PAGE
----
California’s economy is expected to grow and bring forward a strong housing demand in 2018, according to the California Association of Realtors. The housing market will keep growing, albeit at a slower pace, the slowdown being attributed to the supply challenges that will carry on in the next year, as per the report.
Median home prices in California are estimated to rise 4.2% in 2018 to $561,000—a percentage well below the projected 7.2% increase in 2017 to $538,500.
The Association predicts a slight increase of 1.0% in existing single-family home sales, and a total of 426,200 units sold in 2018. The estimated figure for 2018 marks a small uptick from this year’s sales projection of 421,900 units, and not enough to satisfy the strong housing demand, especially in the lower-end segment.
C.A.R. predicts an increase in U.S. GDP of 2.3% in 2018, roughly on par with the projected gain of 2.1% in 2017. California’s unemployment rate is expected to drop to 4.6% next year, after resting at 4.8% in 2017 and 5.5% in 2016.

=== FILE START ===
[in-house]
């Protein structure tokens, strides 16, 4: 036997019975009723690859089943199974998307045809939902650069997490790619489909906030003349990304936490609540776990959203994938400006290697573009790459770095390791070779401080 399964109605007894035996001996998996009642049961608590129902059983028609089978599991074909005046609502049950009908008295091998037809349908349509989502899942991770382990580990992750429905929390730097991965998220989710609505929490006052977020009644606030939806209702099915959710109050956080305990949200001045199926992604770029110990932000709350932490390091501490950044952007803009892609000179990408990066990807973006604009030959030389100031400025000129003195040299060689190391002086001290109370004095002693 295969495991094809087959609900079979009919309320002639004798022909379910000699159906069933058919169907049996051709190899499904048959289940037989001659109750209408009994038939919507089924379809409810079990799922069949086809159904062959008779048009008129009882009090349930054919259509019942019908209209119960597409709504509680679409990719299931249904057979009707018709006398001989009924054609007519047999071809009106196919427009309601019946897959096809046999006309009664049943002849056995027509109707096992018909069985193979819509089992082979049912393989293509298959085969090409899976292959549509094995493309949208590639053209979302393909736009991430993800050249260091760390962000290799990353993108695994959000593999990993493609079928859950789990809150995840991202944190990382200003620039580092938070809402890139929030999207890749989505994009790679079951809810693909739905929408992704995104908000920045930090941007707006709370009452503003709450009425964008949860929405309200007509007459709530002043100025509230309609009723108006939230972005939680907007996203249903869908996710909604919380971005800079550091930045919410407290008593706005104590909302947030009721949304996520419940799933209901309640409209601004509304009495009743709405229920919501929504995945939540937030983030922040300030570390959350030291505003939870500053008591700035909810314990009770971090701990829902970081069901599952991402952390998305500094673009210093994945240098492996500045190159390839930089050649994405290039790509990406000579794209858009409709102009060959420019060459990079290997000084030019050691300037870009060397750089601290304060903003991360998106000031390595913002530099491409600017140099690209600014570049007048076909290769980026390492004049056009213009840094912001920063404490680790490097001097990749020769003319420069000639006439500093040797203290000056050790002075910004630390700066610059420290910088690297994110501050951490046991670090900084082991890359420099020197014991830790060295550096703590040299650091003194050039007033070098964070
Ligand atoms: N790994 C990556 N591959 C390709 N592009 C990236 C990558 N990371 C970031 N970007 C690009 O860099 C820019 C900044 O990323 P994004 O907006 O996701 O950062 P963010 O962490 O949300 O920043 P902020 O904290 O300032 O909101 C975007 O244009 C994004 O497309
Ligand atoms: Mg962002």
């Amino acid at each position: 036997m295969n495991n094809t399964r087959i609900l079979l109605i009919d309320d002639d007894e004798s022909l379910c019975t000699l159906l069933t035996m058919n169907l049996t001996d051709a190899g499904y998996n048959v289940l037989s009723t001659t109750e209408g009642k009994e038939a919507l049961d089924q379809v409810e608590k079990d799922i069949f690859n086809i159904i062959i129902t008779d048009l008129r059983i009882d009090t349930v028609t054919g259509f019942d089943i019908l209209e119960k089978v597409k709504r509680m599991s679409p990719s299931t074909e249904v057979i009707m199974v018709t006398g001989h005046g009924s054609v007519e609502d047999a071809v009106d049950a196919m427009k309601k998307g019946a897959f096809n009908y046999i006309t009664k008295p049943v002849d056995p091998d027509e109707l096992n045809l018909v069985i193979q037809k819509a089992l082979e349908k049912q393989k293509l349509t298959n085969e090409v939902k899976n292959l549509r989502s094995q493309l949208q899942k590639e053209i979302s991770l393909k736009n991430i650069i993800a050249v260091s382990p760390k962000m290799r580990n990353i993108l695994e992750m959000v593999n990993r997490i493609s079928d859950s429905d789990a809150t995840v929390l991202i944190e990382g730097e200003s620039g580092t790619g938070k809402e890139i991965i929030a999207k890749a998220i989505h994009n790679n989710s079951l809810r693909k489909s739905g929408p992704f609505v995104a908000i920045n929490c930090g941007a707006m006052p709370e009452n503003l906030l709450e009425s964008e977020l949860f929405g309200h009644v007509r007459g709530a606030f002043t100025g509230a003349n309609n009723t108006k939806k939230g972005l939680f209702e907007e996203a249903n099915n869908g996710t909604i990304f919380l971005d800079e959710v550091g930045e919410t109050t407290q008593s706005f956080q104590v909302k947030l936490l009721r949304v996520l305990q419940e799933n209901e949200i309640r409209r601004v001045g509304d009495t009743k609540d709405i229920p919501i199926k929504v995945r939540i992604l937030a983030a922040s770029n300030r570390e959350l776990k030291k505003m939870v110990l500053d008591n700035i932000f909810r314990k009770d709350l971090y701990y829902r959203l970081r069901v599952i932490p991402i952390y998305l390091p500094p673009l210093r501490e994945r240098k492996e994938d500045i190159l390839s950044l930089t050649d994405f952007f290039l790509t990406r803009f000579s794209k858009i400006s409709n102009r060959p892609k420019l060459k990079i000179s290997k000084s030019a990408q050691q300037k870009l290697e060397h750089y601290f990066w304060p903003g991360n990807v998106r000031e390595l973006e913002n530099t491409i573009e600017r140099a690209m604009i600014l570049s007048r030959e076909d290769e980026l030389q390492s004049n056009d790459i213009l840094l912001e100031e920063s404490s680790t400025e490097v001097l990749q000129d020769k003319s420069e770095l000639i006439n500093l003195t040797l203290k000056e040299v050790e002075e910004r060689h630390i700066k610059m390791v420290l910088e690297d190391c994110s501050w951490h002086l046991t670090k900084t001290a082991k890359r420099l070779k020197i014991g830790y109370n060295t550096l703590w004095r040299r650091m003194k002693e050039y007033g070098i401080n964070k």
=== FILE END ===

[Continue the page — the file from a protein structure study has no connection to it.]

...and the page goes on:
Mortgage interest rates will remain low in California, even if the 2018 forecast predicts an increase of 4.3%, up from 4.0% in 2017 and 3.6% in 2016.
C.A.R. President Geoff McIntosh said that the “solid job growth” will create a demand for housing in 2018, “however, a persistent shortage of homes for sale and increasing home prices will dictate the market, as housing affordability diminishes for buyers struggling to get into the market.”
Moreover, the limited supply has been “the new ‘norm’ for the past few years,” according to Leslie Appleton-Young, C.A.R senior vice president & chief economist. Appleton-Young foresees that the 2018 housing market will be a “tale of two markets – the inventory constrained lower end and the upper end that’s non-inventory constrained.” It is thus very likely that 2018 sales growth will remain low, while prices will be driven up by a competitive market.